Relationships between jumping asymmetry and performance in skateboarders

Clark, Luke, Bishop, Chris ORCID logoORCID: https://orcid.org/0000-0002-1505-1287 and Maloney, Sean (2021) Relationships between jumping asymmetry and performance in skateboarders. Journal of Australian Strength and Conditioning, 29 (1) . ISSN 1836-649X [Article]

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Abstract

The influence of asymmetry on performance in sports with highly asymmetric demands is yet to be properly determined. This investigation sought to examine jump-based asymmetries within skateboarders and determine any possible relationships with subjective skating ranking and jumping performance. Twelve recreational skateboarders (age: 24 ± 7 years; height: 1.76 ± 0.12 m; body mass: 66.7 ± 39.2 kg) volunteered to participate in the study. All participants had at least ten years of skateboarding experience. Participants completed one familiarisation trial followed by a single experimental trial. In the experimental trial, skaters performed three trials of three different unilateral jump tests (squat jump [SJ], countermovement jump [CMJ] and drop jump [DJ]) following a standardised dynamic warm-up. Jump heights and DJ reactive strength index (RSI) were determined via the MyJump2 smartphone application. Large asymmetries were reported across all jump tests. However, effect sizes suggested a smaller magnitude of asymmetry for CMJ height (13.6%) versus SJ height (20.5%; d = 0.66) and DJ height (20.2%; d = 0.50). A large positive correlation was reported between SJ asymmetry and subjective ranking (ρ = 0.60; P = 0.04), such that skaters with larger asymmetries ranked higher. However, SJ asymmetry was associated with a lower DJ RSI (ρ = -0.68; P = 0.01). No asymmetries were associated with CMJ height which has been previously liked to Ollie performance in skateboarders. These data suggest that asymmetries are highly prevalent in experienced recreational skateboard athletes but are not associated with skating performance.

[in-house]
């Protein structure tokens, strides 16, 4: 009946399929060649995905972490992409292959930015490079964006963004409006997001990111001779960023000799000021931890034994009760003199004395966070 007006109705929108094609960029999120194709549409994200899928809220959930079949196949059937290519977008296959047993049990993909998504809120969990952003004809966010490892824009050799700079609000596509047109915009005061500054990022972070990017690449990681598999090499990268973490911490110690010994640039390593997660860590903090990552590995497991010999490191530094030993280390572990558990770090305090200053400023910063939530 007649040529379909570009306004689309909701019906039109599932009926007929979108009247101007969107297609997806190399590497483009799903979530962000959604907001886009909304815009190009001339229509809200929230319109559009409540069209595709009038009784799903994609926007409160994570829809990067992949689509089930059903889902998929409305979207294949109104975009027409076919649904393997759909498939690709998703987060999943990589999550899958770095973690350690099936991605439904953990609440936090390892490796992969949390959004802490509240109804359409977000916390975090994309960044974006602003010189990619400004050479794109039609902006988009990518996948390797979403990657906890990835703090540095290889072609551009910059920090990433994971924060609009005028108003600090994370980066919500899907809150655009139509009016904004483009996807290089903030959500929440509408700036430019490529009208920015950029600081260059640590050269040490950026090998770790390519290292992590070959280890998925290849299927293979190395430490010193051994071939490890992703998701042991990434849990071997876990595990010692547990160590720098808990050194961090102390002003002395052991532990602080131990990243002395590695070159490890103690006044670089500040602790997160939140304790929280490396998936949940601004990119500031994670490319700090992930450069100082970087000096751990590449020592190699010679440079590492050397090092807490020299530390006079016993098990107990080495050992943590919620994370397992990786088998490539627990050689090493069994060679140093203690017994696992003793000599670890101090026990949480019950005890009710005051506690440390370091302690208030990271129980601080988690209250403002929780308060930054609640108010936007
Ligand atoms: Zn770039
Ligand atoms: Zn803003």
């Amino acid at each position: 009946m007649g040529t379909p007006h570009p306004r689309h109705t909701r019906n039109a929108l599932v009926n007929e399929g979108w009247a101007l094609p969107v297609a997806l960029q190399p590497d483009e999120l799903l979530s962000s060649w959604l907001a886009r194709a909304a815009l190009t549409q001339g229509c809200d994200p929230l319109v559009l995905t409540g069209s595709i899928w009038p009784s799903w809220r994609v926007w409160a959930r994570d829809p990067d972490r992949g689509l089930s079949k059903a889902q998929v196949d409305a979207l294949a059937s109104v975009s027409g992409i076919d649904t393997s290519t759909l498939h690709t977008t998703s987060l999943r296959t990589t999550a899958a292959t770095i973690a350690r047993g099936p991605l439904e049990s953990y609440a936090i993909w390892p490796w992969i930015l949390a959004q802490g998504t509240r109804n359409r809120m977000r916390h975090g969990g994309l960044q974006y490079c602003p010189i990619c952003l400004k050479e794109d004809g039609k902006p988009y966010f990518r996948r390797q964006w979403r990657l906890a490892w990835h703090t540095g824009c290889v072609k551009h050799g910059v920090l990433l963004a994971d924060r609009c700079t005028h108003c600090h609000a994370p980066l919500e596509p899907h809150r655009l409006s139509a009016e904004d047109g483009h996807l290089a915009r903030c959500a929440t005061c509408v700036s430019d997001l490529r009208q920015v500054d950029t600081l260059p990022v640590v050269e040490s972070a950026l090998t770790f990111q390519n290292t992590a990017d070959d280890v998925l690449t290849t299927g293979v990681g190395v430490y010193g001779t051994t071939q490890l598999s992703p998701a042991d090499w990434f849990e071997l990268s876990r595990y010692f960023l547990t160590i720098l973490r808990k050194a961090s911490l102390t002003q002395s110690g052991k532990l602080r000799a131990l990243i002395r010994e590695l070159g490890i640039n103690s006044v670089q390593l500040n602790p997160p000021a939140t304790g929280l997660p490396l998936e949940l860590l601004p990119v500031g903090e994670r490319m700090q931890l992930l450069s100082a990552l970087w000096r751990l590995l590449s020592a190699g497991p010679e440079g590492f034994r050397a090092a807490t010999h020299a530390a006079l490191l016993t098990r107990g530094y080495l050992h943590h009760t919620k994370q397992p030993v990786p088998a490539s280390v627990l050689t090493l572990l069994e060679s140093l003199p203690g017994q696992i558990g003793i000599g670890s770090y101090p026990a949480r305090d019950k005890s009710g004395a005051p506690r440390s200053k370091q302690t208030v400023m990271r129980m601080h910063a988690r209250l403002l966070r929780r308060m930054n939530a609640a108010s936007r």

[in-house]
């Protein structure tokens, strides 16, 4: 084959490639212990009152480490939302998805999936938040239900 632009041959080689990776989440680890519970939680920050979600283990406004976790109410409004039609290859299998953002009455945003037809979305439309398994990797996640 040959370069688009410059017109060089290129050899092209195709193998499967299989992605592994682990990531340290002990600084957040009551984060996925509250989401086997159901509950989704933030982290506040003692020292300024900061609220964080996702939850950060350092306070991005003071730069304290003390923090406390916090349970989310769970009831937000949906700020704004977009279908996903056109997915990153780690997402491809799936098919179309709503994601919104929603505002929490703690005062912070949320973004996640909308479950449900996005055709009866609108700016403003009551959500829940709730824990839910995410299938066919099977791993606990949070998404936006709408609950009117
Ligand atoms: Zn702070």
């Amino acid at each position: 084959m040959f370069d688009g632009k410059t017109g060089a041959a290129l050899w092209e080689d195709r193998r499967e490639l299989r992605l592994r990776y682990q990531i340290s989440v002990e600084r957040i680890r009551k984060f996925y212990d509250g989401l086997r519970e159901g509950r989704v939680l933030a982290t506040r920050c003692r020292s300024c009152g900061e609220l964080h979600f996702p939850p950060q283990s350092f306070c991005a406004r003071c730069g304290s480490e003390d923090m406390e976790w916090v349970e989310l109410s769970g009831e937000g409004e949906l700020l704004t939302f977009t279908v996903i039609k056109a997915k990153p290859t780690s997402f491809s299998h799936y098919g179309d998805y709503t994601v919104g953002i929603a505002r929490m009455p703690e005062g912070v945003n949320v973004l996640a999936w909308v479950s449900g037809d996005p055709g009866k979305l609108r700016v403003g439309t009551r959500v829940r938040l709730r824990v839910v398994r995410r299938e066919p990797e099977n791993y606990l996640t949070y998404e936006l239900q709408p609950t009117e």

Item Type: Article
Research Areas: A. > School of Science and Technology > London Sport Institute > Strength and Conditioning at the London Sport Institute
Item ID: 31160
Useful Links:
Depositing User: Chris Bishop
Date Deposited: 14 Oct 2020 07:59
Last Modified: 08 Jun 2022 11:25
URI: https://eprints.mdx.ac.uk/id/eprint/31160

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